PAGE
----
Notable Member: Writer Chris Keane  By

Notable Member: Writer Chris Keane

Chris Keane, screenwriter and writer of fiction and nonfiction books (How to Write a Selling Screenplay) lectures at Harvard. He just published Romancing the A-list. Chris talks about and, of course, about his book.

SH: How would you describe your experience with ?

CK: It’s been wonderful. I rented my place near Harvard and I rented a place in Los Angeles. Each time, its been an incredibly positive experience. I like the fact that it is a sabbatical because you get people that are on their way to take care of some task at some university and are very responsible. Furthermore, you get to meet very interesting people with whom you can become friends. I rented a place in Los Angeles, near Bel Air, and I became a friend with the couple who rented me the place.

SH: What do you like best about the concept ?

CK: The convenience. The website is very detailed, with a lot of pictures and information. It is also very accessible: you can call the people. Furthermore, it is less expensive than going through an agent because the people who rent their place on are academics and know that teachers don’t make millions. Therefore, they charge a reasonable rate. Also, people are usually flexible about the length of the stay.

SH: How did you hear about the website ?

CK: Laurel Chiten, who is a filmmaker, had used it and been very happy with it. She told me about it.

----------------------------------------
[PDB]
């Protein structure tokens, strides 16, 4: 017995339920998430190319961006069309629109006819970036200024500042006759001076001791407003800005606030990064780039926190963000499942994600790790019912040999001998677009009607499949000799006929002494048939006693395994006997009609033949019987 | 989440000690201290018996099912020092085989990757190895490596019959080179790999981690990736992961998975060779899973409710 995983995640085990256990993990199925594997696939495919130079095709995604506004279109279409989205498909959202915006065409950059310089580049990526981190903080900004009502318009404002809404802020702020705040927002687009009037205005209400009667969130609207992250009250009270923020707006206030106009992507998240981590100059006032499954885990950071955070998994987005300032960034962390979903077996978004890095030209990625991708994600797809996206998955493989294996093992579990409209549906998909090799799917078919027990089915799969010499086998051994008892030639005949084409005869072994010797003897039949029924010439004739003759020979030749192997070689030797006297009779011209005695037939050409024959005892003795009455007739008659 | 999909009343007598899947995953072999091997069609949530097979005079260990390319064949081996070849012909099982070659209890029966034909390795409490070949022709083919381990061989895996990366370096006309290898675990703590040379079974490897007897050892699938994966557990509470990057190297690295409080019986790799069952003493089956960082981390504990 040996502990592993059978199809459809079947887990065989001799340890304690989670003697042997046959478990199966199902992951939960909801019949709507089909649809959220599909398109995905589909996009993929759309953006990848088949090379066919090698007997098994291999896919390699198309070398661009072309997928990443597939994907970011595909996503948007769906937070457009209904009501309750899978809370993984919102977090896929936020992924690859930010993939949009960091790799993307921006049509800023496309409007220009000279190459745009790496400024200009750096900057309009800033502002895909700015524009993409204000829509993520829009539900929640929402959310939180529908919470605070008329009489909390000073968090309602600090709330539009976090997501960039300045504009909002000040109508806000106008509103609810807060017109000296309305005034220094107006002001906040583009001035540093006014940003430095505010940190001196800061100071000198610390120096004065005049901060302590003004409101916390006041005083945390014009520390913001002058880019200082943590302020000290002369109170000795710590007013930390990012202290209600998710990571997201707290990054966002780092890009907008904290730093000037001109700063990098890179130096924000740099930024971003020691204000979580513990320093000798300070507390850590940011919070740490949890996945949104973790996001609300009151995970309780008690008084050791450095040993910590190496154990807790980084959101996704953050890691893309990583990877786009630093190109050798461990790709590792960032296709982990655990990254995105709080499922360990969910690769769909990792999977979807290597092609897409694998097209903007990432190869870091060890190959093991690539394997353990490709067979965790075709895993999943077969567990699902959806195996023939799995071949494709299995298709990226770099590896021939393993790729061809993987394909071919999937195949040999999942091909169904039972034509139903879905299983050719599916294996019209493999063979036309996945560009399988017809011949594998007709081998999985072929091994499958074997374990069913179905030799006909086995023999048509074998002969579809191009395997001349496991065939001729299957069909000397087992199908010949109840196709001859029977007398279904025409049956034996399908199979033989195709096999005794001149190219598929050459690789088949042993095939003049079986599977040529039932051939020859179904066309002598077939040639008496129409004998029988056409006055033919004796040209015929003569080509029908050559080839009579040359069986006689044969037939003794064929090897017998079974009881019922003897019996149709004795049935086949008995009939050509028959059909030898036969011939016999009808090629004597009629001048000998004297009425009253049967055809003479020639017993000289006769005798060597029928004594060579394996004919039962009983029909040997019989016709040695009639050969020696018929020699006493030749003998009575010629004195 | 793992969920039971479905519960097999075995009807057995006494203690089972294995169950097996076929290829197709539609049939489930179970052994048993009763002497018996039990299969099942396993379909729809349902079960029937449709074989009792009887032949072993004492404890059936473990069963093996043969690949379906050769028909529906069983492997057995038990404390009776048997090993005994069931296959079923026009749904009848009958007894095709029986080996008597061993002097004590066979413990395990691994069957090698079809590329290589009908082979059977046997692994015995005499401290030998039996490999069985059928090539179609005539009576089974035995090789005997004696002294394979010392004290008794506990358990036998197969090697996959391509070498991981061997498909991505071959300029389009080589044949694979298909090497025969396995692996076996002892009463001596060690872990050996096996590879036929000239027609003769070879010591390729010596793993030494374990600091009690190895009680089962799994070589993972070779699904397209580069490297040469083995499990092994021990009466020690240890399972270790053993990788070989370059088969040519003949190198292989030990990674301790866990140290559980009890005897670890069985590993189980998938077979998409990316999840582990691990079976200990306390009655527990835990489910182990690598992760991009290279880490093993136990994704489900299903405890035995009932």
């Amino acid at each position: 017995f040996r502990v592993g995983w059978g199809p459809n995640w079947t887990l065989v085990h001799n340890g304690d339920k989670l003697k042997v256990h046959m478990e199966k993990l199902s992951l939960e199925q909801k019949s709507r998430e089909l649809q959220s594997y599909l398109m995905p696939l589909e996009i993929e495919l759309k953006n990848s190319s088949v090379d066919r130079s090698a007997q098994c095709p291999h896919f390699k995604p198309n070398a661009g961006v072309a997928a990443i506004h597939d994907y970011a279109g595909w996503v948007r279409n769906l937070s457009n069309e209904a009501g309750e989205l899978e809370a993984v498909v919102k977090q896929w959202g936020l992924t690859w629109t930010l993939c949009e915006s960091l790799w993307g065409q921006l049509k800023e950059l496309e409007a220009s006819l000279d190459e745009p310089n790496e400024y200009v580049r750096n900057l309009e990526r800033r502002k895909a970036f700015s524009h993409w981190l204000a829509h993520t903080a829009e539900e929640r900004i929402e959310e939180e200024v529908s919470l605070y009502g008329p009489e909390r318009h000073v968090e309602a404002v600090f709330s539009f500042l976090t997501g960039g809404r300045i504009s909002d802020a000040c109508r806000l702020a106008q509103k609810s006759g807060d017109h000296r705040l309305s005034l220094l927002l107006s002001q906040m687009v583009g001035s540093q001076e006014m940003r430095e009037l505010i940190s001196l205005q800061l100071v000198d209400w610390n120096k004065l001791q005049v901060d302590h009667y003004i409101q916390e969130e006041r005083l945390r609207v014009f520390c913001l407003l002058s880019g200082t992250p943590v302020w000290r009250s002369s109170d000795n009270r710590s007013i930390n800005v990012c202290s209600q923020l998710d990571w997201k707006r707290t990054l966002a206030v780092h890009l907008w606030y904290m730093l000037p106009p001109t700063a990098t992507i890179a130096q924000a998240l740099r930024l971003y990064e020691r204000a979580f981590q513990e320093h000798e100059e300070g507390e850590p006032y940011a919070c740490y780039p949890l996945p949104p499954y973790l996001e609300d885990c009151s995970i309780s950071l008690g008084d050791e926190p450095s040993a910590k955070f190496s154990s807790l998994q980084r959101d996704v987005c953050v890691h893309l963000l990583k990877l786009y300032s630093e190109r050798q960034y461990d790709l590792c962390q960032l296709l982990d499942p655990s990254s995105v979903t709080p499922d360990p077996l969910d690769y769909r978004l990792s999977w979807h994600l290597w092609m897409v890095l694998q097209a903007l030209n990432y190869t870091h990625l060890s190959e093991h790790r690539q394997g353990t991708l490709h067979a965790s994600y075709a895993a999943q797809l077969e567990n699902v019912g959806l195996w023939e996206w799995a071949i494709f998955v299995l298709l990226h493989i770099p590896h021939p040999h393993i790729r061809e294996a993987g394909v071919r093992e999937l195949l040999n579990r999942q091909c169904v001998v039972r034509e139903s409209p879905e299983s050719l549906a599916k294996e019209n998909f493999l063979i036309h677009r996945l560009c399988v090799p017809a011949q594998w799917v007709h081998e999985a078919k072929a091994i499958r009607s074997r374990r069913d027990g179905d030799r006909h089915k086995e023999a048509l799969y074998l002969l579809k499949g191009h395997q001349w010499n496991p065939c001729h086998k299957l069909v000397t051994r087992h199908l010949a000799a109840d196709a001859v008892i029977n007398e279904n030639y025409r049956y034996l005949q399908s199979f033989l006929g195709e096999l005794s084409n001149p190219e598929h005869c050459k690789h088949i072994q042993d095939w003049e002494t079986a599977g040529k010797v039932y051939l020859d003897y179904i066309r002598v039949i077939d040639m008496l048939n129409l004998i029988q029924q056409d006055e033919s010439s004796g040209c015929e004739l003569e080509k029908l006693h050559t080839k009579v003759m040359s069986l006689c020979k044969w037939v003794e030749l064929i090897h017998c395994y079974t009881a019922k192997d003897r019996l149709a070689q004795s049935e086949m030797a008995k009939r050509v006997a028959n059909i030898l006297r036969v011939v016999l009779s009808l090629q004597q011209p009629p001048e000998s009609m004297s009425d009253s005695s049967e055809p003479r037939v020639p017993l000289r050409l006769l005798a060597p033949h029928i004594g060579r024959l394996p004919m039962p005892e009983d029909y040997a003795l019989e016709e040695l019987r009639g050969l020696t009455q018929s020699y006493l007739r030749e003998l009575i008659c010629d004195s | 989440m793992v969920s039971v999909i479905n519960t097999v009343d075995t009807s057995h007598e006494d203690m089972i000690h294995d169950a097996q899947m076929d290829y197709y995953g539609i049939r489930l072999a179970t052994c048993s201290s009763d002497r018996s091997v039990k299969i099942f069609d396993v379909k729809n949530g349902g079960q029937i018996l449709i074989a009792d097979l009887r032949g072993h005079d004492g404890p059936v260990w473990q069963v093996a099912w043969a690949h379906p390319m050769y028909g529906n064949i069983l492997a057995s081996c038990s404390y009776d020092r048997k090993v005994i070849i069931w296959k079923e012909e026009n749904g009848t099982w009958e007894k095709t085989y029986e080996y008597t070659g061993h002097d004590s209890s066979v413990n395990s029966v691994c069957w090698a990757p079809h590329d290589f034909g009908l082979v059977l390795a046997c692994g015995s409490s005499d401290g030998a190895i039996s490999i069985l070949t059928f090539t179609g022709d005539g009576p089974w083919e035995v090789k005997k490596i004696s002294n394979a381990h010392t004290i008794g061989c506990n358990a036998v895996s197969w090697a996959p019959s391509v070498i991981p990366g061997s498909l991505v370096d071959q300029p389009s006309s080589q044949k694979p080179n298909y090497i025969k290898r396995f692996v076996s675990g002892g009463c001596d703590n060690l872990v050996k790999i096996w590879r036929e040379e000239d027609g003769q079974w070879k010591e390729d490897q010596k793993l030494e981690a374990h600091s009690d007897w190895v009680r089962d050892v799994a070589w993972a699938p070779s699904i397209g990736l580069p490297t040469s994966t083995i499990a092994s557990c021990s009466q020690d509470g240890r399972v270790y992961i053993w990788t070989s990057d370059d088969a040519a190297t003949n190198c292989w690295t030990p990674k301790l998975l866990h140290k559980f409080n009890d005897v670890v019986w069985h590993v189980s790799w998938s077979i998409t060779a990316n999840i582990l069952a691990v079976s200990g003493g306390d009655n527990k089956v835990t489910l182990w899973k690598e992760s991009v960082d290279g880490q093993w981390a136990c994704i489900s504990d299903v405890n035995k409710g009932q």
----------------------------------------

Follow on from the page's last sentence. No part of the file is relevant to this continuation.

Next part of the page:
SH: Which advice would you give people who want to use the site ?

CK: I would tell them not to hesitate to use it, even for a vacation, precisely because of the flexibility.

The Book

SH: There are already a lot of books on the market about how to write a screenplay; what motivated you to write Romancing the A-list?

CK: In spite of all the time I spent in the industry, I hadn’t seen a book yet about what is the most important element of a script: one central character with a problem to solve. I wanted to show that the first draft of a script should be focused on the problem the main character has to solve. With that kind of attention, all the other characters will start becoming much more vital and compelling.

SH: Is that also what the agents will want to read?

CK: Absolutely. If the agents and the managers realize that their client will have their career enhanced by playing this part, they will offer it to them.

SH: What else do you insist on?

CK: The relationships: a screenplay should be all about conflict, and conflict is created by the relationships among the central character and the other characters. The collapse of time is also important: some students tell me that their story takes place over six months. I ask them to try to make it take place over a week-end. Language also needs also to be compressed. The ball needs to keep rolling. You don’t want to have big chunky paragraphs. You do want to have sharp active sentences. It is a motion picture, after all, a picture that moves. Passive sentence construction slows everything down.

by Veronique Maumusson

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